Make it your own: customize the tool below.

Google's unbiasing performance review checklists

Google uses these checklists during the promotion process to help managers make decisions and guide conversations with their teams.

Google's unbiasing hiring checklists

Google uses these checklists throughout the hiring process to remind staffers and hiring managers of the common ways bias can creep into interviewing, evaluation, and decision-making.

Guide: Use structure and criteria

Read Google’s checklist research

Research shows that empowering employees to voice their opinions supports inclusion and perceptions of fairness. Google ran a controlled experiment to test whether giving managers an unbiasing checklist changed their perceptions of fairness and voice in calibration committee meetings, where managers discuss and evaluate the performance of their employees.

Managers were randomly assigned to one of three conditions:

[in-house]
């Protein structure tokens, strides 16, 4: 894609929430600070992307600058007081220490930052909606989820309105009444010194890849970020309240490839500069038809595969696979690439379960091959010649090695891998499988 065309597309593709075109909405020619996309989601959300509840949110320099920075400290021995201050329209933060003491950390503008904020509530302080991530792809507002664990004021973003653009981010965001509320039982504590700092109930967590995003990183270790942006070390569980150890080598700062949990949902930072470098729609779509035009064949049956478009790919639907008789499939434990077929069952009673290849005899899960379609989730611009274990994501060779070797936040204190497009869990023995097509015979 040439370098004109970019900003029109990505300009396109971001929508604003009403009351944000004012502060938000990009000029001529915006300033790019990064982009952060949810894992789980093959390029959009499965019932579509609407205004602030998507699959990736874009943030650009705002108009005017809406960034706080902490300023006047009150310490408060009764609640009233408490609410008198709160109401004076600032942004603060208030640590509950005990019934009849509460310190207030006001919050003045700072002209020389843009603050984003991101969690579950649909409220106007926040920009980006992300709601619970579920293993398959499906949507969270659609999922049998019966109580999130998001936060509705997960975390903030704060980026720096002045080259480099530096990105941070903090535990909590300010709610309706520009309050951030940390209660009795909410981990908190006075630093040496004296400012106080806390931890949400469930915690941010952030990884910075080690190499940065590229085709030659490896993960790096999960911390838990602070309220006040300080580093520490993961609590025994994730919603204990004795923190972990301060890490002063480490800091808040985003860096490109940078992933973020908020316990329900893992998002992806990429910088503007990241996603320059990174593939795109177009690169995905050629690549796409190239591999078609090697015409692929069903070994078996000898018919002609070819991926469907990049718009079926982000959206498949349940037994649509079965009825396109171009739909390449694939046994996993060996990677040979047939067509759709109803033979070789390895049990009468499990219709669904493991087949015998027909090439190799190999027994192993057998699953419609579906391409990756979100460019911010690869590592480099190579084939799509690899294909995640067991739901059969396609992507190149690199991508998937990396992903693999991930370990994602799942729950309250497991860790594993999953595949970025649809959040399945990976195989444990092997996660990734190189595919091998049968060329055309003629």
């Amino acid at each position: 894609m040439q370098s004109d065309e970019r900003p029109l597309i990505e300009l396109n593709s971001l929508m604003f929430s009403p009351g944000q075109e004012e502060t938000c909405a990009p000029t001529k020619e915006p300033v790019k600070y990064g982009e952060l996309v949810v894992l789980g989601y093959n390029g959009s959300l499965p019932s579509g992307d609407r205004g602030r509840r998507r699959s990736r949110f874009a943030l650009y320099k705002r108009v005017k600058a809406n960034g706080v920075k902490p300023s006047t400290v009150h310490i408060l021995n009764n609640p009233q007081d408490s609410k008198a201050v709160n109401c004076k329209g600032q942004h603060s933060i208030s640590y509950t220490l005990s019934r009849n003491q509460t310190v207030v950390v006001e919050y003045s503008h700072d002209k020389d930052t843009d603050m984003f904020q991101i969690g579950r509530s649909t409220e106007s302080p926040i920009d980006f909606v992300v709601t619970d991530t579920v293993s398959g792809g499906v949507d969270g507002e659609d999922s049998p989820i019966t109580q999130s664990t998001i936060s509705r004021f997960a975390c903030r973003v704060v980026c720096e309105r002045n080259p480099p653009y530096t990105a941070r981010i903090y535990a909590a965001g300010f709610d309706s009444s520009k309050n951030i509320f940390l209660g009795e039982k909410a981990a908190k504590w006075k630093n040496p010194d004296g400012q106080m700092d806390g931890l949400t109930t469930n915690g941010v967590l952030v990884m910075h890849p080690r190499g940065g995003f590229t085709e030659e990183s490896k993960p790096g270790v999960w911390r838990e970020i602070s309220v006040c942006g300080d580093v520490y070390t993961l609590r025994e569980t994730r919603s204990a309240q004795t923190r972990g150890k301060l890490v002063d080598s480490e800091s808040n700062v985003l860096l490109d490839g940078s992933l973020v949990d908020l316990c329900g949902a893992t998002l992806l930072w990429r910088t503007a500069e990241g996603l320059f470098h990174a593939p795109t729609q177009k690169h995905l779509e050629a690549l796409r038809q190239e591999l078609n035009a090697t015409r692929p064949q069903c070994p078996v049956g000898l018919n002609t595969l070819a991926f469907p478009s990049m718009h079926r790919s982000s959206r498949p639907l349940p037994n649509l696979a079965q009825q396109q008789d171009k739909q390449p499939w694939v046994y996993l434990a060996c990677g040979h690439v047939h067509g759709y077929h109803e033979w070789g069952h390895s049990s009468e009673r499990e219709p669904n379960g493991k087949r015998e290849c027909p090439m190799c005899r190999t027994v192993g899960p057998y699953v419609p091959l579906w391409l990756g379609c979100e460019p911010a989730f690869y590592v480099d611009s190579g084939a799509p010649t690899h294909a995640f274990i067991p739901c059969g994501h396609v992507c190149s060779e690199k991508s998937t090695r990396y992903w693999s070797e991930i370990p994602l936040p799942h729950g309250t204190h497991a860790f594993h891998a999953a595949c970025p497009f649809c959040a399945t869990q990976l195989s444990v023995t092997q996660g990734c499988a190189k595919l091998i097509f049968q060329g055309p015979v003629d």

1. Managers were emailed the unbiasing checklist in advance of the meeting.
  2. Managers were emailed the unbiasing checklist in advance and meeting leaders gave out hard copies, encouraging participants to call out unconscious bias when they noticed it.
  3. Managers experienced no changes (control).

Results were complex. When the checklist was simply emailed to managers prior to the meeting they actually perceived significantly less fairness than managers who did not receive the checklist. Why? The hypothesis is that the “ignorance is bliss” effect occurred - when educated about unconscious bias, managers became more likely to see it in themselves and others. However, when participants were given printed handouts of the checklist (condition two), they reported significantly greater perceptions of fairness, as they were given the “right” to call out unconscious bias and the tools to do so effectively.

Education, action, and a platform to call out unconscious bias are a powerful combination Google uses to inform unbiasing strategies.